“Let’s Get This Over With!”

C. S. Lewis noted that God must be terribly offended at our behavior. He writes, “We actually are, at present, creatures whose character must be, in some respects, a horror to God. This I believe to be a fact: and I notice that the holier a man is, the more fully he is aware of this fact.” Why does an all-good and all-powerful God not just destroy evil and remove it from the world?

Just because God has not yet defeated evil, this does not mean that evil will not be defeated or destroyed by God in the future. “Since we have not yet finished with history, it is possible that all evil in history will one day cease.” In fact, the only way to refute the potential for God to one day destroy evil would be to see all of time, which only an infinite being could do.

Because God has not yet removed evil, we live in an evil world that results in pain and suffering. The analogy of a symphony orchestra works well to illustrate this point: If we were to imagine that the entire universe is a philharmonic orchestra in concert, we might designate certain objects as instruments. A series of events or an era in history might then represent a particular movement within the overall concert.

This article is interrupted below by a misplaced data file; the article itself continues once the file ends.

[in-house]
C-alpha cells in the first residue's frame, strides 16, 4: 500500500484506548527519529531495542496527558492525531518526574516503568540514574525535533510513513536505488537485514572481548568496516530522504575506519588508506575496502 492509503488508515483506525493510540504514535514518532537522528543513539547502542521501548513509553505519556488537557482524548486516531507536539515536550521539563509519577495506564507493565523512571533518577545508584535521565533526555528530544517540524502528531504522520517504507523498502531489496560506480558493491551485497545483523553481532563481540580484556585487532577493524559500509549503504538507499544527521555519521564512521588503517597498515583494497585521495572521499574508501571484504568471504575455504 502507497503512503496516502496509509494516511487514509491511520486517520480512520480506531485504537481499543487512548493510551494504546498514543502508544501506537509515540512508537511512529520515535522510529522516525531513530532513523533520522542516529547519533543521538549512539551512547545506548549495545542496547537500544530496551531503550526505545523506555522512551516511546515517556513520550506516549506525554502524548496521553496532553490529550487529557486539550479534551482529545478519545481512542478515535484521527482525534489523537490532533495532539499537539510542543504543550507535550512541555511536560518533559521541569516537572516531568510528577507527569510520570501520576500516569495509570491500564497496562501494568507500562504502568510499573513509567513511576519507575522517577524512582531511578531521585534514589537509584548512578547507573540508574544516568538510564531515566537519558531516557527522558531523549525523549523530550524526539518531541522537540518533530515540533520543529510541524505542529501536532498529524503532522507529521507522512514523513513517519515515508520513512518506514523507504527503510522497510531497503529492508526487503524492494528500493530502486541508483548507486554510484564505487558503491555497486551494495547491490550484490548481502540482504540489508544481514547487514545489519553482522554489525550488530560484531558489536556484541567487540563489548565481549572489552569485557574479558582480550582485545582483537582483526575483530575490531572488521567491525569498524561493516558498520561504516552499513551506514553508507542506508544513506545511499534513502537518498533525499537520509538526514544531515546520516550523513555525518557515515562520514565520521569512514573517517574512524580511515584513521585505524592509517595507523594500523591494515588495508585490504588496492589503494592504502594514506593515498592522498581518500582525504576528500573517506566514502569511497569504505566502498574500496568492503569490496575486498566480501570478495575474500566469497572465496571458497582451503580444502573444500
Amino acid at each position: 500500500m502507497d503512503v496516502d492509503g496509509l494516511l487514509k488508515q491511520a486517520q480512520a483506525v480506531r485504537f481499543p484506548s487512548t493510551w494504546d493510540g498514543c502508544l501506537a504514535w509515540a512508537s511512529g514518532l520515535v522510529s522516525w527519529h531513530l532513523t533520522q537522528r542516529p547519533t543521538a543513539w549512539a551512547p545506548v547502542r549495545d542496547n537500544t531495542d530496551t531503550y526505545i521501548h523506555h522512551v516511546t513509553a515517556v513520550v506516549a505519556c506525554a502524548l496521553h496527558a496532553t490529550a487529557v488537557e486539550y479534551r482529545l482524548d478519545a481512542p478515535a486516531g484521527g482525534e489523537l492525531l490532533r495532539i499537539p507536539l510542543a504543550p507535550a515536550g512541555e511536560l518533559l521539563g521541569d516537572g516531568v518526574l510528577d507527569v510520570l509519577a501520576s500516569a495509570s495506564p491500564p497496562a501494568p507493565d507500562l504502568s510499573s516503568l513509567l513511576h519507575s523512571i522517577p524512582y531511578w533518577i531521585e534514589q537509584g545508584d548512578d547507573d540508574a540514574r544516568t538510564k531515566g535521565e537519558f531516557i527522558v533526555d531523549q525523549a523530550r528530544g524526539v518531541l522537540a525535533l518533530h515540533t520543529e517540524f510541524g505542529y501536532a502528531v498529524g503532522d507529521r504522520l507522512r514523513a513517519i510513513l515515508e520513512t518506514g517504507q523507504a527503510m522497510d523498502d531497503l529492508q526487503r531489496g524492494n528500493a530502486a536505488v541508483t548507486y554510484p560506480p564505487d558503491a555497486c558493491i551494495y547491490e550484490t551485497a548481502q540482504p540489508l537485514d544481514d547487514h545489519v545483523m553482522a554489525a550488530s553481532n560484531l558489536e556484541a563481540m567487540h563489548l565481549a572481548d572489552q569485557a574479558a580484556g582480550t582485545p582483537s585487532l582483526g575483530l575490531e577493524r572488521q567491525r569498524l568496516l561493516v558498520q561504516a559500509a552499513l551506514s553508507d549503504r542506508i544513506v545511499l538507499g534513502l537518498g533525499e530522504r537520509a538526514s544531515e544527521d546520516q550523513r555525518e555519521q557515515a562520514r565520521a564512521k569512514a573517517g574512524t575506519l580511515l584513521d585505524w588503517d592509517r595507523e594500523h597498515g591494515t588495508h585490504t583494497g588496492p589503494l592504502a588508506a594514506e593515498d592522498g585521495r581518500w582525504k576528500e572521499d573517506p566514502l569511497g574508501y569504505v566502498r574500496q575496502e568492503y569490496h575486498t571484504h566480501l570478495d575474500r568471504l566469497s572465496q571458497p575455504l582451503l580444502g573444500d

“The death of an innocent man during this era might be represented by a dissonant chord and the Second World War by several measures of the score. If the symphony had been playing for thousands of years and someone listened to only a few minutes of the very dissonant section, he would not be fair in pronouncing the whole symphony “horrible” or the dissonant part “unjustified.” In the same way, it may be that there are some examples of suffering that do not seem justified from our vantage point, but these may nevertheless be ultimately justified.”

2 Corinthians 4:17
For our light affliction, which is but for a moment, is working for us a far more exceeding and eternal weight of glory.

%d bloggers like this: